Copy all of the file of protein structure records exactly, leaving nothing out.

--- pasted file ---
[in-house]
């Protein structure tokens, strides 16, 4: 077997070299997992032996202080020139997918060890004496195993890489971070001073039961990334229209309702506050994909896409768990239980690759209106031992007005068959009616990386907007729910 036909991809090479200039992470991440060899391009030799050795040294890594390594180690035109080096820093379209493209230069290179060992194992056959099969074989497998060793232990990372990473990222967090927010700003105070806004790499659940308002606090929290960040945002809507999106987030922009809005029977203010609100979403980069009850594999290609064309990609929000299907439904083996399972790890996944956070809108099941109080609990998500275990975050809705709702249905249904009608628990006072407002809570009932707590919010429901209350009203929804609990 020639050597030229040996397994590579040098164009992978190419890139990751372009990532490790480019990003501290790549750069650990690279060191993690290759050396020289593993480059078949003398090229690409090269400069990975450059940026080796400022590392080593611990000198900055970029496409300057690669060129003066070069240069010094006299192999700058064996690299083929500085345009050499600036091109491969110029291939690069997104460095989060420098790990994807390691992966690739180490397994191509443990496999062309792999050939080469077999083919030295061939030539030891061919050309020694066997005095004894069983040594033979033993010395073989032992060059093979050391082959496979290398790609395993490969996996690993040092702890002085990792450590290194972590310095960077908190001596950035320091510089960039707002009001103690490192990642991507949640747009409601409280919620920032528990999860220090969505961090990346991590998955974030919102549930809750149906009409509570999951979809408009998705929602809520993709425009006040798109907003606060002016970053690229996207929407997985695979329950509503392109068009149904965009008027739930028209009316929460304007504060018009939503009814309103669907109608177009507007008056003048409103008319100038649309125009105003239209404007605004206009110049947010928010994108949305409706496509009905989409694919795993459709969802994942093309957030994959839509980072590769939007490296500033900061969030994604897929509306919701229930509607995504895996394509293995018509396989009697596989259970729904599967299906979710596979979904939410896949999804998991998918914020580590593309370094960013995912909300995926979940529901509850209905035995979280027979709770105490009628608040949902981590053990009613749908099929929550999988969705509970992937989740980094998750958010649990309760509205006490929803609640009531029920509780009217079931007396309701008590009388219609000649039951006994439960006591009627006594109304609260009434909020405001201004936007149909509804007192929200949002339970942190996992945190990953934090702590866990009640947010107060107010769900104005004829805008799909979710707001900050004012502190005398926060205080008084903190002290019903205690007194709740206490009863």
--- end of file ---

[in-house]
């Protein structure tokens, strides 16, 4: 077997070299997992032996202080020139997918060890004496195993890489971070001073039961990334229209309702506050994909896409768990239980690759209106031992007005068959009616990386907007729910 036909991809090479200039992470991440060899391009030799050795040294890594390594180690035109080096820093379209493209230069290179060992194992056959099969074989497998060793232990990372990473990222967090927010700003105070806004790499659940308002606090929290960040945002809507999106987030922009809005029977203010609100979403980069009850594999290609064309990609929000299907439904083996399972790890996944956070809108099941109080609990998500275990975050809705709702249905249904009608628990006072407002809570009932707590919010429901209350009203929804609990 020639050597030229040996397994590579040098164009992978190419890139990751372009990532490790480019990003501290790549750069650990690279060191993690290759050396020289593993480059078949003398090229690409090269400069990975450059940026080796400022590392080593611990000198900055970029496409300057690669060129003066070069240069010094006299192999700058064996690299083929500085345009050499600036091109491969110029291939690069997104460095989060420098790990994807390691992966690739180490397994191509443990496999062309792999050939080469077999083919030295061939030539030891061919050309020694066997005095004894069983040594033979033993010395073989032992060059093979050391082959496979290398790609395993490969996996690993040092702890002085990792450590290194972590310095960077908190001596950035320091510089960039707002009001103690490192990642991507949640747009409601409280919620920032528990999860220090969505961090990346991590998955974030919102549930809750149906009409509570999951979809408009998705929602809520993709425009006040798109907003606060002016970053690229996207929407997985695979329950509503392109068009149904965009008027739930028209009316929460304007504060018009939503009814309103669907109608177009507007008056003048409103008319100038649309125009105003239209404007605004206009110049947010928010994108949305409706496509009905989409694919795993459709969802994942093309957030994959839509980072590769939007490296500033900061969030994604897929509306919701229930509607995504895996394509293995018509396989009697596989259970729904599967299906979710596979979904939410896949999804998991998918914020580590593309370094960013995912909300995926979940529901509850209905035995979280027979709770105490009628608040949902981590053990009613749908099929929550999988969705509970992937989740980094998750958010649990309760509205006490929803609640009531029920509780009217079931007396309701008590009388219609000649039951006994439960006591009627006594109304609260009434909020405001201004936007149909509804007192929200949002339970942190996992945190990953934090702590866990009640947010107060107010769900104005004829805008799909979710707001900050004012502190005398926060205080008084903190002290019903205690007194709740206490009863």